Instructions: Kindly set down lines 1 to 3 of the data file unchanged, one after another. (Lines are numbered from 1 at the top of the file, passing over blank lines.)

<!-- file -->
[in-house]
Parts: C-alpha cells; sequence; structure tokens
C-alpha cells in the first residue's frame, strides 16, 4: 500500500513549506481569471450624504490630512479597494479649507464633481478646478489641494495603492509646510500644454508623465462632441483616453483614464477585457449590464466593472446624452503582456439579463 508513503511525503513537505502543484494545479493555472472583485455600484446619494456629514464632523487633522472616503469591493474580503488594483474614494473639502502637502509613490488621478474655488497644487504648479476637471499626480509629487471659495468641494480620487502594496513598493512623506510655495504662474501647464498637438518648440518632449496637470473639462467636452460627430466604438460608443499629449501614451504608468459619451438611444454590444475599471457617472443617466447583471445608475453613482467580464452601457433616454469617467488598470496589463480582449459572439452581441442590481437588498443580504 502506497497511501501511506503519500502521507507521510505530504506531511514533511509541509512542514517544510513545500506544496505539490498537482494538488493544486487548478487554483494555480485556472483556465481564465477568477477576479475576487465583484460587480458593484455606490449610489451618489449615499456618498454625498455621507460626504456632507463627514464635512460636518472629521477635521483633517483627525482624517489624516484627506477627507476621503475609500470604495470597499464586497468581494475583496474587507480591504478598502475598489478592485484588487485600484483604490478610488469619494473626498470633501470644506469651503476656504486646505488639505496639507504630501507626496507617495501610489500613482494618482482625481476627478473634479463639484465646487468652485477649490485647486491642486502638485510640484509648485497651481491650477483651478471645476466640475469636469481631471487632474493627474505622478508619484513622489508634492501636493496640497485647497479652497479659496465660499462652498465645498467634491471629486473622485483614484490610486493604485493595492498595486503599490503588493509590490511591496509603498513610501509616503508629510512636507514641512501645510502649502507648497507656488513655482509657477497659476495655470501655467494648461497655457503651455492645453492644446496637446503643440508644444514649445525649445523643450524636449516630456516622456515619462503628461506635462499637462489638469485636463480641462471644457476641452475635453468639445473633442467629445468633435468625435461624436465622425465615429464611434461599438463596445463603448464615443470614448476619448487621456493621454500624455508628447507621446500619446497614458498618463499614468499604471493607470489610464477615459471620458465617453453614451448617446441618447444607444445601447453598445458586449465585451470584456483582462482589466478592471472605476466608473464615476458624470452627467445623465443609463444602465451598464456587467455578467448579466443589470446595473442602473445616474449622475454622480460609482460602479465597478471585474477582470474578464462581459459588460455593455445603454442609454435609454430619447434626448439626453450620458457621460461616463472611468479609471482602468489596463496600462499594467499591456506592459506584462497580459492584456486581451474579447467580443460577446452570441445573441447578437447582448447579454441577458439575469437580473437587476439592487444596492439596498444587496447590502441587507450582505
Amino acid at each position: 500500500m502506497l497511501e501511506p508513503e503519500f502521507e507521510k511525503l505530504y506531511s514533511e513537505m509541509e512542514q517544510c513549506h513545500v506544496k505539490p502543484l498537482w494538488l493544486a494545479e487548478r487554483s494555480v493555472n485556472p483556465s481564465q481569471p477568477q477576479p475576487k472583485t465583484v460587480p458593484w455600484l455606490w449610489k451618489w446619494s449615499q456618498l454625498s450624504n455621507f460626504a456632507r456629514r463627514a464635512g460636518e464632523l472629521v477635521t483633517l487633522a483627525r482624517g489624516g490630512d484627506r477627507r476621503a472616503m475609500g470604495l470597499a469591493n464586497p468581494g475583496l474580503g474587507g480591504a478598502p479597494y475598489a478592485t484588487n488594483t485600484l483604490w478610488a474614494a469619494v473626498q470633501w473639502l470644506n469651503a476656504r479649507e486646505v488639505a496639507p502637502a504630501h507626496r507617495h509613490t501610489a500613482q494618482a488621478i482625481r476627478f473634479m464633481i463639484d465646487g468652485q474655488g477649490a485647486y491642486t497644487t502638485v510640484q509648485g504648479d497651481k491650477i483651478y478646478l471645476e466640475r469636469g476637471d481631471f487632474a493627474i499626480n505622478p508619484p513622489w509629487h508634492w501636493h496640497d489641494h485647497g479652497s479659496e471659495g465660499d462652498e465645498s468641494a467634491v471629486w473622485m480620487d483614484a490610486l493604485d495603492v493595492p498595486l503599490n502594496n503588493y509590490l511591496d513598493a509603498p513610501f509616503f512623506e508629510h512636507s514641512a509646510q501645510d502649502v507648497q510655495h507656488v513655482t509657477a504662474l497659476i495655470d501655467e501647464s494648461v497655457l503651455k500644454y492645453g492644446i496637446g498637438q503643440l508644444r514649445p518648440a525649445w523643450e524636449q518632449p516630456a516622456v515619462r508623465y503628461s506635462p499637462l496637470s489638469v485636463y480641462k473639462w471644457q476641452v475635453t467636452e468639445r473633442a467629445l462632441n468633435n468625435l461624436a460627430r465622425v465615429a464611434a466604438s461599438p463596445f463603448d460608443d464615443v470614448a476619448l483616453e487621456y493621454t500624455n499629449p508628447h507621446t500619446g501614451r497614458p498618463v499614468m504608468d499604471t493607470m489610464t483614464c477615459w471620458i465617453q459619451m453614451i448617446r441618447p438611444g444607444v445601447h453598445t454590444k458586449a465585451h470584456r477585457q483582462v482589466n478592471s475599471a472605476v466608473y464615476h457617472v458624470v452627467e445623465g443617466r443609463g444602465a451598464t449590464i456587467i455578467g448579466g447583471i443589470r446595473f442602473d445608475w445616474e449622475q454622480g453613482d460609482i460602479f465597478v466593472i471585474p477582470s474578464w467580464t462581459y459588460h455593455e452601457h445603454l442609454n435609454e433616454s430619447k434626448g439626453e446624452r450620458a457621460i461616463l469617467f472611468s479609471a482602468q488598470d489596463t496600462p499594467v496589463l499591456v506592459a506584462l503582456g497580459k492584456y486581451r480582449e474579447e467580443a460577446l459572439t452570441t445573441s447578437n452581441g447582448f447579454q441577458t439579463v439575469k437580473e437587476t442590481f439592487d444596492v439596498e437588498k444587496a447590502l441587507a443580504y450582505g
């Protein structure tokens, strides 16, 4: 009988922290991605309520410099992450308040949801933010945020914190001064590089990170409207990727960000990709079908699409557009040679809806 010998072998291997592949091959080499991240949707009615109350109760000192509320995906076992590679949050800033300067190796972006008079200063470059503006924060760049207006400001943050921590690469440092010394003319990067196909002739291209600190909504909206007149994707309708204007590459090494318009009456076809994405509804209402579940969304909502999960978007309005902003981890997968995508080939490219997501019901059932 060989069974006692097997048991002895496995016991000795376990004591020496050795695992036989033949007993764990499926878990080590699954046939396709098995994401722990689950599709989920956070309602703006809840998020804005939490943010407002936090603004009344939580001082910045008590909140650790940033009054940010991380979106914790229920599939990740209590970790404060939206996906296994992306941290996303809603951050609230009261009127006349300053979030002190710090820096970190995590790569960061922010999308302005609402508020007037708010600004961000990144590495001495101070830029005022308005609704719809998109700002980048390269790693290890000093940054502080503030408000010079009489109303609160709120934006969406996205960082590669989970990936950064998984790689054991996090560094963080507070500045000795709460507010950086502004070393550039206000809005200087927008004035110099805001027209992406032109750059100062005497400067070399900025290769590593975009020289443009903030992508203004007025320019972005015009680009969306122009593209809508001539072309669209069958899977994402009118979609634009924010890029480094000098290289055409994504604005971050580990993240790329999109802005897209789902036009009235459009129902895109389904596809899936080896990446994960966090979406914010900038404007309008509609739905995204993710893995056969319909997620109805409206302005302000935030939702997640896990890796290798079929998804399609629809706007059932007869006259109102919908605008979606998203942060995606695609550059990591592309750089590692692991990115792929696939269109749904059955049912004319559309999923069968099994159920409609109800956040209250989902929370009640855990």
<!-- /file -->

[in-house]
Parts: C-alpha cells; sequence; structure tokens
C-alpha cells in the first residue's frame, strides 16, 4: 500500500513549506481569471450624504490630512479597494479649507464633481478646478489641494495603492509646510500644454508623465462632441483616453483614464477585457449590464466593472446624452503582456439579463 508513503511525503513537505502543484494545479493555472472583485455600484446619494456629514464632523487633522472616503469591493474580503488594483474614494473639502502637502509613490488621478474655488497644487504648479476637471499626480509629487471659495468641494480620487502594496513598493512623506510655495504662474501647464498637438518648440518632449496637470473639462467636452460627430466604438460608443499629449501614451504608468459619451438611444454590444475599471457617472443617466447583471445608475453613482467580464452601457433616454469617467488598470496589463480582449459572439452581441442590481437588498443580504 502506497497511501501511506503519500502521507507521510505530504506531511514533511509541509512542514517544510513545500506544496505539490498537482494538488493544486487548478487554483494555480485556472483556465481564465477568477477576479475576487465583484460587480458593484455606490449610489451618489449615499456618498454625498455621507460626504456632507463627514464635512460636518472629521477635521483633517483627525482624517489624516484627506477627507476621503475609500470604495470597499464586497468581494475583496474587507480591504478598502475598489478592485484588487485600484483604490478610488469619494473626498470633501470644506469651503476656504486646505488639505496639507504630501507626496507617495501610489500613482494618482482625481476627478473634479463639484465646487468652485477649490485647486491642486502638485510640484509648485497651481491650477483651478471645476466640475469636469481631471487632474493627474505622478508619484513622489508634492501636493496640497485647497479652497479659496465660499462652498465645498467634491471629486473622485483614484490610486493604485493595492498595486503599490503588493509590490511591496509603498513610501509616503508629510512636507514641512501645510502649502507648497507656488513655482509657477497659476495655470501655467494648461497655457503651455492645453492644446496637446503643440508644444514649445525649445523643450524636449516630456516622456515619462503628461506635462499637462489638469485636463480641462471644457476641452475635453468639445473633442467629445468633435468625435461624436465622425465615429464611434461599438463596445463603448464615443470614448476619448487621456493621454500624455508628447507621446500619446497614458498618463499614468499604471493607470489610464477615459471620458465617453453614451448617446441618447444607444445601447453598445458586449465585451470584456483582462482589466478592471472605476466608473464615476458624470452627467445623465443609463444602465451598464456587467455578467448579466443589470446595473442602473445616474449622475454622480460609482460602479465597478471585474477582470474578464462581459459588460455593455445603454442609454435609454430619447434626448439626453450620458457621460461616463472611468479609471482602468489596463496600462499594467499591456506592459506584462497580459492584456486581451474579447467580443460577446452570441445573441447578437447582448447579454441577458439575469437580473437587476439592487444596492439596498444587496447590502441587507450582505